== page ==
We thank Kunal Jain of Analytics Vidhya for contributing an article this week. Kunal is passionate about analytics and through his blog, where he share his learnings about analytics, he hopes to inspire and create an analytics community that is committed to learning and developing skills in analytics. In this guest post he breaks down some of the common myths about a career in Business analytics.

Some time back, I wrote an article on “How to start a career in Business Analytics?“. The article was well received by people who want to enter Business Analytics. It is still one of the most popular articles on Analytics Vidhya. In response to this article, I received a lot of queries about career in Analytics. While some of them were good queries, some of them were recurring myths.

Hence, I decided to do a follow up article. Not only so, in order to debunk these myths entirely, I decided to publish the articles in all relevant forums.

Here are the myths I received through queries / comments / emails and my take on them:

  • You need to be an engineer to start a career in Business Analytics: The truth is that you don’t. All you need is ability to think structurally and comfort with number crunching. As long as you can put structure to unstructured problems and perform back of the envelope calculations, you are as good as any analyst out there.

Having said that, companies prefer people from quantitative background, as they are expected to be better with numbers. By quantitative background, I mean people from any of these disciplines: Engineering, Economics, Maths, Statistics, Physics or MBAs with graduation in these fields.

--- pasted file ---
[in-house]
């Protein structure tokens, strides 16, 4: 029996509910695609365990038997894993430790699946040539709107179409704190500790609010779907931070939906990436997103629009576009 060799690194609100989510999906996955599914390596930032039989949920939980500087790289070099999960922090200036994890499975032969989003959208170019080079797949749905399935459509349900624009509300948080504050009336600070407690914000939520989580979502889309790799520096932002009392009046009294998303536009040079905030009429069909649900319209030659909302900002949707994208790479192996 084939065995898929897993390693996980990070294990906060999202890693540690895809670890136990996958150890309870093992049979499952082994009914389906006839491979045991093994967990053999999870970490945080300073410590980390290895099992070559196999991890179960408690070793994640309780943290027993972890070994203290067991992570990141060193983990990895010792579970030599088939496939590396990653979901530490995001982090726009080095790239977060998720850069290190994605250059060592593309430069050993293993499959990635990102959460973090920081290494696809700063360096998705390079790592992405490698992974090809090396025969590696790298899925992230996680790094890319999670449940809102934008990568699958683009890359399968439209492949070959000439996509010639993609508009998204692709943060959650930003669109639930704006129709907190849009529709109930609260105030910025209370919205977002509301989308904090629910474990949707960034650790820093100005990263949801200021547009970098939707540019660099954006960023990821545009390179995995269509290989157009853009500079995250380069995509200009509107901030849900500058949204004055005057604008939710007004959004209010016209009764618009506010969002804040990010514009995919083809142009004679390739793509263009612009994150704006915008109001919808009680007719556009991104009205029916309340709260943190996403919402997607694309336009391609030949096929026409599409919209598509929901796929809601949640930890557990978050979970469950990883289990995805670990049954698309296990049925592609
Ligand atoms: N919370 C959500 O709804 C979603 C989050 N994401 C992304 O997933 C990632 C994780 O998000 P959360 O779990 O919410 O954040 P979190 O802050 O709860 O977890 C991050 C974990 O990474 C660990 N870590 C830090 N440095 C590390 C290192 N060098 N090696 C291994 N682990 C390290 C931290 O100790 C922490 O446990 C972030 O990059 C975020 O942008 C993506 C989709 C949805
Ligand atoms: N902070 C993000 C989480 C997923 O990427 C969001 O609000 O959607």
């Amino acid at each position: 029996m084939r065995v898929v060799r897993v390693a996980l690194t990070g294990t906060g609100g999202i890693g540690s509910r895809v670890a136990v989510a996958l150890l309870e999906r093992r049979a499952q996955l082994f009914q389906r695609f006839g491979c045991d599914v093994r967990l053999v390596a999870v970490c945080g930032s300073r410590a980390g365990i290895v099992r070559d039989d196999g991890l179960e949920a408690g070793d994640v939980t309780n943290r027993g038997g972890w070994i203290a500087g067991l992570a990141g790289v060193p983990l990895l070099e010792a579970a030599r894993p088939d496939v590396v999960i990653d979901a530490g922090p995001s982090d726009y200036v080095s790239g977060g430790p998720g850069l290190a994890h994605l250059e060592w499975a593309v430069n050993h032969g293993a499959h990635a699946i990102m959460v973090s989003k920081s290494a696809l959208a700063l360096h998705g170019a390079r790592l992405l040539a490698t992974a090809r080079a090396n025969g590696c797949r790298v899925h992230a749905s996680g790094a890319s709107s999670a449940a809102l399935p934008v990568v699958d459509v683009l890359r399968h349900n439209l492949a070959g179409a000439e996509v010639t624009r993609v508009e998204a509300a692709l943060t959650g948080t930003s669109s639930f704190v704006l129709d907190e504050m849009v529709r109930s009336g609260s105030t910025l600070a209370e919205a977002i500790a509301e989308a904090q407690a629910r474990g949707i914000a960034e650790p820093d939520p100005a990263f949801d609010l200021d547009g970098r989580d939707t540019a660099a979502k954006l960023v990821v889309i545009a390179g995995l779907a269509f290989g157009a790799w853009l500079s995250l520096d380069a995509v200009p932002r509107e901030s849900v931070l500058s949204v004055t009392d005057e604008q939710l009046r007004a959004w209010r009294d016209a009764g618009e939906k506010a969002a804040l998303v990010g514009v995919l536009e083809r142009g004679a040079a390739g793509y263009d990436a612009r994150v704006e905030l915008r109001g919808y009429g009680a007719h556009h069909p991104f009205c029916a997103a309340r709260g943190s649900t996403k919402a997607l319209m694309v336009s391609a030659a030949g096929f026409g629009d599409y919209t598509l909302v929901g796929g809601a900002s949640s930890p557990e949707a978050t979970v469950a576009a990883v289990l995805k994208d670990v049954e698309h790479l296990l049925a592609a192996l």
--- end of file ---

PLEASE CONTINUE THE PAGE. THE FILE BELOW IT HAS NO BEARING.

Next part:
• Analytics is about working with large datasets / Companies work with big data day in and day out: This rosy picture is far from reality in most of the Organizations. Experts estimate penetration of big data to be in low single digit percentage among Organizations. Most of the time analytics team work on specific problems, which may or may not involve large datasets. The requirement of the role is to be able to put structure across unstructured problems and be able to use numbers to understand business and the changes required in strategy.
  • You need to be a programmer: I was a good C++ programmer when I started my career in Analytics. Sadly, none of those skills have been utilized in last 7 years and might not be utilized in future. You only need to learn programming for the tool you use for your analysis (e.g. SAS, R, SQL etc.), but you don’t need to be a good programmer beforehand to learn these. Also, most of these tools have a Graphical User Interface (GUI), which you can start using without knowing programming.
  • Learning Analytics is all about learning a tool (SAS / SPSS / other tool): A tool is just a tool to perform Analysis. It cannot perform analysis on its own. You need to understand the fundamentals required for performing analysis like:
    • What are the things you need to keep in mind while performing Regression?
    • What can you infer from the coefficients and outcome of t-tests?
    • How do you prove or dis-prove a business hypothesis?

Once you understand these, applying them through any tool can help you start your journey of Analytics.

  • Its difficult to find a job – In fact it is the other way around. Analytics industry is struggling with attrition and shortage of talent. According to the McKinsey Global Institute (In a May 2011 report): “By 2018, the United States alone could face a shortage of 140,000 to 190,000 people with deep analytical skills as well as 1.5 million managers and analysts with the know-how to use the analysis of big data to make effective decisions.” If you have the right skills, you will be highly sought after (at least in the current market conditions).

Are there any other myths that you are aware of? In case you are, or are unsure whether it is a myth or a fact, please add it below.

Interested in a career in Data Science?
To learn more about Jigsaw’s Data Science with SAS Course – click here.
To learn more about Jigsaw’s Data Science with R Course – click here.
To learn more about Jigsaw’s Big Data Course – click here.
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